[MUD-Dev] TECH: programming languages (was: Re: TECH: STL / Heaps, etc.)

Bobby Martin bobbymartin at hotmail.com
Sun Sep 2 19:48:09 New Zealand Standard Time 2001

> From: Hans-Henrik Staerfeldt <hhs at cbs.dtu.dk> 
> On Thu, 23 Aug 2001, Ola Fosheim Grøstad wrote:
[attribution lost somewhere along the thread]

>>>  This is exactly what makes high-level languages potentially
>>>  fast: the compiler can take your high-level specification,
>>>  figure out what it is that you're actually trying to do, and
>>>  apply an algorithm to solving it that is more efficient than
>>>  anything you could ever have come up with on your own, because
>>>  it takes advantage of years of research on a topic you may
>>>  never have even heard of.
>>  Potentially maybe.  Unfortunately, I can't even see how this
>>  could be generally achieved even in the most theoretical sense.
> An example is database searches; here your SQL query is analyzed,
> and the database search engine makes a number of strategies for
> evaluationg your query. It will the try to select the fastest
> strategy. Sure this does nothing for very trivial searches, like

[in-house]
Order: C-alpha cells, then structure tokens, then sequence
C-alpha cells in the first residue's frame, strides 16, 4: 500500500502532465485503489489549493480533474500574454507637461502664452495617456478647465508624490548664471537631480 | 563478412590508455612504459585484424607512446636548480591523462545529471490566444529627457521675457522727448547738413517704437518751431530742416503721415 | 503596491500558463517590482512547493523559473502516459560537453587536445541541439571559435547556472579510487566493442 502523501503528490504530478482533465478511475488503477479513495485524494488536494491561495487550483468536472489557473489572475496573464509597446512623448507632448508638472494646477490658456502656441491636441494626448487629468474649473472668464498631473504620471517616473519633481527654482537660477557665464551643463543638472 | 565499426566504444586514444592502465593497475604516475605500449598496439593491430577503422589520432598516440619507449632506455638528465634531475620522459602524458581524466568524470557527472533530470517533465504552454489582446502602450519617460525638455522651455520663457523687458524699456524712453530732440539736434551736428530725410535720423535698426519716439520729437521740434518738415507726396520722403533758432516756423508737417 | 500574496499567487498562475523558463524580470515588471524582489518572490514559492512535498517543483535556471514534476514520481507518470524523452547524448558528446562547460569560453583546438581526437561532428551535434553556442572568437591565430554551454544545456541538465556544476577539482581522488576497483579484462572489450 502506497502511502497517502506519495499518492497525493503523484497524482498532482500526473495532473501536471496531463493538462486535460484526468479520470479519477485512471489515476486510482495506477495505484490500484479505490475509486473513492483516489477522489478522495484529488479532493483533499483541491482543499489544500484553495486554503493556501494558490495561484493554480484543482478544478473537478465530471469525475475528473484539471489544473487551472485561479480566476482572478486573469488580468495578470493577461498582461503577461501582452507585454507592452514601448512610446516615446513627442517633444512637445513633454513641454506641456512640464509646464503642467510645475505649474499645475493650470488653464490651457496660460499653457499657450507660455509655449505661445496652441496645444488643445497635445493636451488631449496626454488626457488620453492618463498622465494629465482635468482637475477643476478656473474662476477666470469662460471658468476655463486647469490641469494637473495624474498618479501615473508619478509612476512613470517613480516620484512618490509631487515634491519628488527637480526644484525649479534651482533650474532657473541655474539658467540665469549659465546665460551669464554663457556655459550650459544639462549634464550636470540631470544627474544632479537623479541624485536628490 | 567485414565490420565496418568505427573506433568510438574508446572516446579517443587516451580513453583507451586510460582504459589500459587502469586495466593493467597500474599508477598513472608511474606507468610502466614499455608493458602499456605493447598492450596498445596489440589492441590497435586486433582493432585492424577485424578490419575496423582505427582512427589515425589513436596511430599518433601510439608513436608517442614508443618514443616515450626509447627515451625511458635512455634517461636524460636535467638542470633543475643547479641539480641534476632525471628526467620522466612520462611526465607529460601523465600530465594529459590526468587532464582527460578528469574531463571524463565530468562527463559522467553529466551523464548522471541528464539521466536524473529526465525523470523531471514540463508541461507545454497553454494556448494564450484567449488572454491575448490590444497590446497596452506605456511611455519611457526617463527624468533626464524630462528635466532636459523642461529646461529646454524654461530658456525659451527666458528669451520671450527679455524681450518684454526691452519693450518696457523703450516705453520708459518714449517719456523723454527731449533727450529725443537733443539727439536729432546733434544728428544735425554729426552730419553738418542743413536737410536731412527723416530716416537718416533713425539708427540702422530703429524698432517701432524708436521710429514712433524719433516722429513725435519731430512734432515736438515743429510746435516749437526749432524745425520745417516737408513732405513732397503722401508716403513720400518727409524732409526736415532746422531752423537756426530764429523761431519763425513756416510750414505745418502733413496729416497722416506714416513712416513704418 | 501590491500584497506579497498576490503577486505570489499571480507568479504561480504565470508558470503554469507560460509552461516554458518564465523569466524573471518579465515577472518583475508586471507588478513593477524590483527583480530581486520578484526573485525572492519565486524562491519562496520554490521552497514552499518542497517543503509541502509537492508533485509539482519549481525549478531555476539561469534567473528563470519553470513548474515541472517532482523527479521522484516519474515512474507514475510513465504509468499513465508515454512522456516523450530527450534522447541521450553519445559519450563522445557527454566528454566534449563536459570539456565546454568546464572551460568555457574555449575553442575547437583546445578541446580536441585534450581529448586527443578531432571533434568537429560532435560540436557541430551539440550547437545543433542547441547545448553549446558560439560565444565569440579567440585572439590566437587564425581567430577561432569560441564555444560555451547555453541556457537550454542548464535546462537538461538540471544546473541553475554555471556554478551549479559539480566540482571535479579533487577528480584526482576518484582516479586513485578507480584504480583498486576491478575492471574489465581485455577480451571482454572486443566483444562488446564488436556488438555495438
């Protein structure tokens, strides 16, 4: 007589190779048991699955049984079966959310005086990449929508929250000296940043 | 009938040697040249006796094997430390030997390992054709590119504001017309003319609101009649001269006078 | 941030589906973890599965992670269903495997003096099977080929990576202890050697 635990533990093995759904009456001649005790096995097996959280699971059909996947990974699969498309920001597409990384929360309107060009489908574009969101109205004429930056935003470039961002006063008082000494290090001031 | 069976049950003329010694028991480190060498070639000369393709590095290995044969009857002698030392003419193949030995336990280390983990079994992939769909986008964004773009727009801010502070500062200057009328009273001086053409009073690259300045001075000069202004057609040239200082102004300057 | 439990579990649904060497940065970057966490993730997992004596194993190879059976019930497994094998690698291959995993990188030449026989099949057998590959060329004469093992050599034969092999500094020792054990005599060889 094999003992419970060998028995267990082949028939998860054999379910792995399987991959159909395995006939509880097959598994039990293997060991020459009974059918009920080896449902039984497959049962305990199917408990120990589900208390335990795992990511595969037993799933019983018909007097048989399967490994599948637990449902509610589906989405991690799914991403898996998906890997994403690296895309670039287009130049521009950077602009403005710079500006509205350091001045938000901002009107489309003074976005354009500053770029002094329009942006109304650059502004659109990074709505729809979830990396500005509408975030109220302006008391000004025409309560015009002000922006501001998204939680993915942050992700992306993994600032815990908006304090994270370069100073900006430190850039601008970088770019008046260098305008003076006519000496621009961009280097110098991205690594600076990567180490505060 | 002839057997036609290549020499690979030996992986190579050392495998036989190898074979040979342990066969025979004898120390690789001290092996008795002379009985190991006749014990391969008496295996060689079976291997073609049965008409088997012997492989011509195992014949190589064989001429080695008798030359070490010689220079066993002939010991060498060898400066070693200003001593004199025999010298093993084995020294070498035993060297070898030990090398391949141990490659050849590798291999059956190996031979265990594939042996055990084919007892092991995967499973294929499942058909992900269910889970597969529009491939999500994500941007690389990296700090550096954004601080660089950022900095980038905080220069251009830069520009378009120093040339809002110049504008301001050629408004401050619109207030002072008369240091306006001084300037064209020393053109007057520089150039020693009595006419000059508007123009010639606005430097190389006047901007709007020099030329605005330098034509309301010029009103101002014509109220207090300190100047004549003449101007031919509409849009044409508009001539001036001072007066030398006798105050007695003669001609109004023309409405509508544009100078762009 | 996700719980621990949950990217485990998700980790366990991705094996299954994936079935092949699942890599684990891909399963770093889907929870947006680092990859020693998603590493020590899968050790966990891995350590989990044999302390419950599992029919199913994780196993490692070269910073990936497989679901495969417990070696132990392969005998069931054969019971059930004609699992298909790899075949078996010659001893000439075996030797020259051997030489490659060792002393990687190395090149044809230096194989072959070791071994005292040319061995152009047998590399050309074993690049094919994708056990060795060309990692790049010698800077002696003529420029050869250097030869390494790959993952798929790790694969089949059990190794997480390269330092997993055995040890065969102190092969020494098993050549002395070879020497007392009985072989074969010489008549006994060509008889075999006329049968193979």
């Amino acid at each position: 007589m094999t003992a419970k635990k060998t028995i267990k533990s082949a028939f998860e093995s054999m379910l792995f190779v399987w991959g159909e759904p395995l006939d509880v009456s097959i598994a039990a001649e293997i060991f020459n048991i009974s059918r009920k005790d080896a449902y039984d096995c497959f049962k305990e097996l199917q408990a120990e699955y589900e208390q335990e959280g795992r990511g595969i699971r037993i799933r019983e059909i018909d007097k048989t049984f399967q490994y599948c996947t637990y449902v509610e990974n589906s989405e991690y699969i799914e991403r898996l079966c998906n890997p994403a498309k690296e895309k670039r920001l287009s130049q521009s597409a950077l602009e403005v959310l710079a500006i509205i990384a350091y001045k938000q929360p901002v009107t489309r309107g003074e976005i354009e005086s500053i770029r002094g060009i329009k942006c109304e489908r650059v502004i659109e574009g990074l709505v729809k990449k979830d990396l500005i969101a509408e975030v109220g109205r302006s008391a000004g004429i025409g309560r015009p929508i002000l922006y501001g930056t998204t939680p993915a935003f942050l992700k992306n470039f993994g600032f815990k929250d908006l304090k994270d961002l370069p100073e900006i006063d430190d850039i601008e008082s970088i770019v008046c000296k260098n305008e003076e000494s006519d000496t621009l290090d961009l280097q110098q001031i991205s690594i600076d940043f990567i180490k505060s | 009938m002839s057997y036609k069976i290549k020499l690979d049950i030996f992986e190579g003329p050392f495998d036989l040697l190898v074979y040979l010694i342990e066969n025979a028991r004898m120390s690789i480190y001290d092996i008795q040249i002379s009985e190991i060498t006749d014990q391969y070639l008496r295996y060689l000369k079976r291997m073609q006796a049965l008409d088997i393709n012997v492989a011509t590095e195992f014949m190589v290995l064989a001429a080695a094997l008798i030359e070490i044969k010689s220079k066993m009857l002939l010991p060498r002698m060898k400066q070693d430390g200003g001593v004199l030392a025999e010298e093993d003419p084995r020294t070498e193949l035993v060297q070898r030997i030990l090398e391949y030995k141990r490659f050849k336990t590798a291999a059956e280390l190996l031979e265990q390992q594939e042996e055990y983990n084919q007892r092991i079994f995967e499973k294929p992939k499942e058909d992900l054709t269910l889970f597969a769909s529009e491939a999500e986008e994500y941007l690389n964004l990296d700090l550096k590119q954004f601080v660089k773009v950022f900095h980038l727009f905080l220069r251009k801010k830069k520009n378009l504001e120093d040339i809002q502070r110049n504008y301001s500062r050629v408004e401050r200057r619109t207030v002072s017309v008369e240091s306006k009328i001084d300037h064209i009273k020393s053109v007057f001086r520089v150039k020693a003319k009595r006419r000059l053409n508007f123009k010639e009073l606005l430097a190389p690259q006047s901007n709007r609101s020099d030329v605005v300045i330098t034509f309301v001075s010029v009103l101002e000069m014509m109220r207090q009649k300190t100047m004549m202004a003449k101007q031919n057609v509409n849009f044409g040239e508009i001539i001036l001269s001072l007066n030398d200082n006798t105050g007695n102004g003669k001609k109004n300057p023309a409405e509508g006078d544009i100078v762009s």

> getting all players named "John", but for more complex searches,
> like getting the the top 10 items based on weight that is named
> "Cup", it makes sense first to select the items named cup and then
> sort them, rather than sorting all items and then select for
> cup. I don't know about the 'designing an algorithm' part, as i
> don't see anything alike 'agorithm design' here, but in some
> limited way it is already being done.

This also happens every time you use a hash or tree map.  The
programmer has a desire: when I get X key, I want to be able to
quickly look up Y value.  Using a map implementation in STL, Java,
or Perl to do this is trivial and very efficient: even the neophyte
programmer can do it.  However, if those programmers implemented the
algorithm themselves; say, in assembly; they would likely use a
brute force "look at each key/value pair and see which one matches"

There are all kinds of super-efficient algorithms and structures
that advanced research has produced and then refined to a trivial
interface, and which we use all the time without thinking about it.
Isn't this precisely the same as the 4GL example under discussion?

Bobby Martin
Cosm Development Team

secure email: bobbymartin at hushmail.com
MUD-Dev mailing list
MUD-Dev at kanga.nu

More information about the MUD-Dev mailing list